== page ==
My drifting compatibility would be about nil, not much going on upstairs with this one!
What’s this, no short films this week,
Fire And Ice (1983, Ralph Bakshi, United States Of America) **
I’ve generally been a fan of Ralph Bakshi’s rotoscope animation. Fire And Ice is a different story, and it’s thanks mainly to the opening exposition. Said exposition is played out against a backdrop of Frank Frazetta artwork. The animation that follows cannot hope to compare to Mr. Frazetta’s artwork. His work may lean heavily towards the beefcake and cheesecake variety, but it’s still finely detailed. The same cannot be said for the animation in Fire And Ice, which is far too simplistic and rounded. The story in Fire And Ice is pretty darn bad, and the general tone of the film is weak. What Mr. Bakshi wanted to present was a male fantasy come true. Large breasted women wear next to no clothes, are the objects of desire for all the men, are put in scenarios where the idea of rape is implied, and are submissive to the wills of every male in the story. The men are all sword wielding bad asses who exist for no other reason than to wear barely any clothing and hack each other to pieces. Yet, Mr. Bakshi holds back in his fantasy, he shows too much restraint and the result is an adult animated tale with no bite and a meager bark.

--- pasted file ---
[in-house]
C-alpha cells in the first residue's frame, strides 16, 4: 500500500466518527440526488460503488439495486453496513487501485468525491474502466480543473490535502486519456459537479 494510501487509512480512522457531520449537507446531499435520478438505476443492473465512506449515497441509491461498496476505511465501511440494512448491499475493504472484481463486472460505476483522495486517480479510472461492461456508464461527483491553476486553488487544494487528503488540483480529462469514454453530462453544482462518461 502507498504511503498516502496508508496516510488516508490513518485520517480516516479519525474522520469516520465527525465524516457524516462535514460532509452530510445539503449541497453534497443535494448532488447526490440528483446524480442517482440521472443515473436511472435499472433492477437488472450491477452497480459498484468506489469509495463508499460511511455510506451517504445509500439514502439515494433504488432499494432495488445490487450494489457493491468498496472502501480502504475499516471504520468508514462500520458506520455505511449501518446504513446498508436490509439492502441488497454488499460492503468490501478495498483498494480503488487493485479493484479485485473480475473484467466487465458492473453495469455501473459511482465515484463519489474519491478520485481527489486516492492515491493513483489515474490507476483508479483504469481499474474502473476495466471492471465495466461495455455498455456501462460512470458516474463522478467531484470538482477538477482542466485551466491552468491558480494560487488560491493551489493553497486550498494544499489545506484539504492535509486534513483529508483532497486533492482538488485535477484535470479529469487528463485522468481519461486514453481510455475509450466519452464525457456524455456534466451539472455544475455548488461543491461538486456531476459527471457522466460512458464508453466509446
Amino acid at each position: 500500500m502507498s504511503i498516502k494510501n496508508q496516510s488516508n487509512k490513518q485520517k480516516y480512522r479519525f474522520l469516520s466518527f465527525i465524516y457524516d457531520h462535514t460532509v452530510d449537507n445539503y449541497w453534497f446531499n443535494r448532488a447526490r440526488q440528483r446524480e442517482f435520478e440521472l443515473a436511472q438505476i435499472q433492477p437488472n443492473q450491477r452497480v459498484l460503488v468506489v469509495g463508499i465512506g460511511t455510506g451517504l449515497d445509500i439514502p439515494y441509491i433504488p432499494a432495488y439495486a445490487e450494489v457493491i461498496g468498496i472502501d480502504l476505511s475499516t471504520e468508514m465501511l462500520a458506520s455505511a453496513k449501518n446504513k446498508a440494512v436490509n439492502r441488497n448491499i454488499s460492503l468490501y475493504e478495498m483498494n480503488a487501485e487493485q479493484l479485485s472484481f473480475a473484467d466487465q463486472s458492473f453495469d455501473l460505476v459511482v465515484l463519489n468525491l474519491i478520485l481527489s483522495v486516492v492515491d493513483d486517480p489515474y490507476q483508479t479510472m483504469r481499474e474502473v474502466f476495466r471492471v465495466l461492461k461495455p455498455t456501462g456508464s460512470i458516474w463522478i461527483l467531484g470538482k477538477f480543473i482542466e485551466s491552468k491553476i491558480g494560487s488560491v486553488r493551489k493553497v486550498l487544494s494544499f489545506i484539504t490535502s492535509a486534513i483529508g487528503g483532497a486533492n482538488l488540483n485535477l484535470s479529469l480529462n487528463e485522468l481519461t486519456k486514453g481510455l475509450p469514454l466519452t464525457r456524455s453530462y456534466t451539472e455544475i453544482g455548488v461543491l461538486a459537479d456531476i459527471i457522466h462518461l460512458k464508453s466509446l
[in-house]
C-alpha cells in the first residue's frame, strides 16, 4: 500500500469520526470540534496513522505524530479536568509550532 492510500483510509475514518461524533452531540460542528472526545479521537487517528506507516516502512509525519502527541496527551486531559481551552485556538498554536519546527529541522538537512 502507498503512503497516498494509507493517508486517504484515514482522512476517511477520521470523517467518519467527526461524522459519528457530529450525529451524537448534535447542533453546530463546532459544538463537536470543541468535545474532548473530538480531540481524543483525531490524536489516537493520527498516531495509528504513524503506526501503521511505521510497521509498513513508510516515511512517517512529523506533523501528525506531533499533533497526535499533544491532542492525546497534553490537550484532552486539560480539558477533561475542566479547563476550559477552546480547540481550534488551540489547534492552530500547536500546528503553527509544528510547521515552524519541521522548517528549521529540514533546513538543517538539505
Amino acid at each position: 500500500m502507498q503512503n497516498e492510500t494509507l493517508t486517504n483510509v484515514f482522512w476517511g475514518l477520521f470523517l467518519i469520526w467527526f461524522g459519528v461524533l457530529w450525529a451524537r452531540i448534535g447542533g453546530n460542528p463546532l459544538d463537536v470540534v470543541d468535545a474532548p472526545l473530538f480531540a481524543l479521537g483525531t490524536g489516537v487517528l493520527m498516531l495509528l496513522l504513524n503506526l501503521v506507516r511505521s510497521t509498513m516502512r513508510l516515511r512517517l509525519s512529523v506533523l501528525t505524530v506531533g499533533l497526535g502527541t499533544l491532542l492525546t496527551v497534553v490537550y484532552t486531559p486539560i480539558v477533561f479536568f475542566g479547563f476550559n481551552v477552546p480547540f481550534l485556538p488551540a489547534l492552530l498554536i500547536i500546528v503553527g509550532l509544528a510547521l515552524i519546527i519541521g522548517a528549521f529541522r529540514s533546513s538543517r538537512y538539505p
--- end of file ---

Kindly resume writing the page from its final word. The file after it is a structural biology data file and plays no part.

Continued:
Mama (2013, Andrés Muschietti, Canada/Spain) **1/2
A decent premise that is hampered by a decided lack of characterization. The film tries to imbue its characters with some meat, but it takes too many shortcuts in doing so. Jessica Chastain’s Annabel goes from not being comfortable around the kids in one scene to a devoted mother figure in the next scene. That sort of quantum leap is what Mama confuses with healthy characterization. The film is suspenseful, the Mama character is a nice construct, and I did enjoy a lot of the film. However, on the whole the narrative of Mama never measures up to the premise the film puts forth.
Pacific Rim (2013, Guillermo del Toro, United States Of America) ***1/2
A summer blockbuster done right. Pacific Rim sticks to a standard narrative and the traditional story structure that has been the template for many an action movie. But, where Pacific Rim separates itself from the pack is in how smartly constructed it is as a film. Guillermo del Toro doesn’t go from point A to B, he hurtles towards those points in a fashion that pays respect to the viewer. Exposition pops up at random times, and the imagination on display grows with every passing second. The battles are intense, and the film lightly touches on the theme of teamwork and the group being better than one. However, what most matters when it comes to Pacific Rim is that it’s a well constructed, wonderfully imaginative, and highly energetic take on giant robots fighting giant monsters. Any creature feature fan should be happy with Pacific Rim, and any living being who still gets giddy at the movies should absolutely love Pacific Rim.
Not much of a contest this week, Guillermo del Toro’s love fest impresses where others films did not. I had a really great time watching Pacific Rim, and that’s why it takes home movie of the week honors. Until next week, watch more movies!